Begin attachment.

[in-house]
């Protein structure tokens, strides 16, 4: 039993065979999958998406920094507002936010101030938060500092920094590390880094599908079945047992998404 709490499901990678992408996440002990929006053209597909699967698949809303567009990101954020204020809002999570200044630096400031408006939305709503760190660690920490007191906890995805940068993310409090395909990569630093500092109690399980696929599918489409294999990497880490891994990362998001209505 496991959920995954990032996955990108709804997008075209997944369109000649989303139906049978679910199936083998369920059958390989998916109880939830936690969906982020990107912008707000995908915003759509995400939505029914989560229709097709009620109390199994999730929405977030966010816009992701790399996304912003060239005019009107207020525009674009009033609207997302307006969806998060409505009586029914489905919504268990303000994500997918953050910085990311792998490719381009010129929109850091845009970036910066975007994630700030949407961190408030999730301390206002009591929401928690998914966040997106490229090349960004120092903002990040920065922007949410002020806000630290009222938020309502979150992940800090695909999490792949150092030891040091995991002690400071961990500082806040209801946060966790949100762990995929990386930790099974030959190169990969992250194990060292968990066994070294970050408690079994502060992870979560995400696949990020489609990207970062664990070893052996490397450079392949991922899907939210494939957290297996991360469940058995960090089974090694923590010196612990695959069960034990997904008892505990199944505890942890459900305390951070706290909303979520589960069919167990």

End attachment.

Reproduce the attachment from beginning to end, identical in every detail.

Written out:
[in-house]
């Protein structure tokens, strides 16, 4: 039993065979999958998406920094507002936010101030938060500092920094590390880094599908079945047992998404 709490499901990678992408996440002990929006053209597909699967698949809303567009990101954020204020809002999570200044630096400031408006939305709503760190660690920490007191906890995805940068993310409090395909990569630093500092109690399980696929599918489409294999990497880490891994990362998001209505 496991959920995954990032996955990108709804997008075209997944369109000649989303139906049978679910199936083998369920059958390989998916109880939830936690969906982020990107912008707000995908915003759509995400939505029914989560229709097709009620109390199994999730929405977030966010816009992701790399996304912003060239005019009107207020525009674009009033609207997302307006969806998060409505009586029914489905919504268990303000994500997918953050910085990311792998490719381009010129929109850091845009970036910066975007994630700030949407961190408030999730301390206002009591929401928690998914966040997106490229090349960004120092903002990040920065922007949410002020806000630290009222938020309502979150992940800090695909999490792949150092030891040091995991002690400071961990500082806040209801946060966790949100762990995929990386930790099974030959190169990969992250194990060292968990066994070294970050408690079994502060992870979560995400696949990020489609990207970062664990070893052996490397450079392949991922899907939210494939957290297996991360469940058995960090089974090694923590010196612990695959069960034990997904008892505990199944505890942890459900305390951070706290909303979520589960069919167990």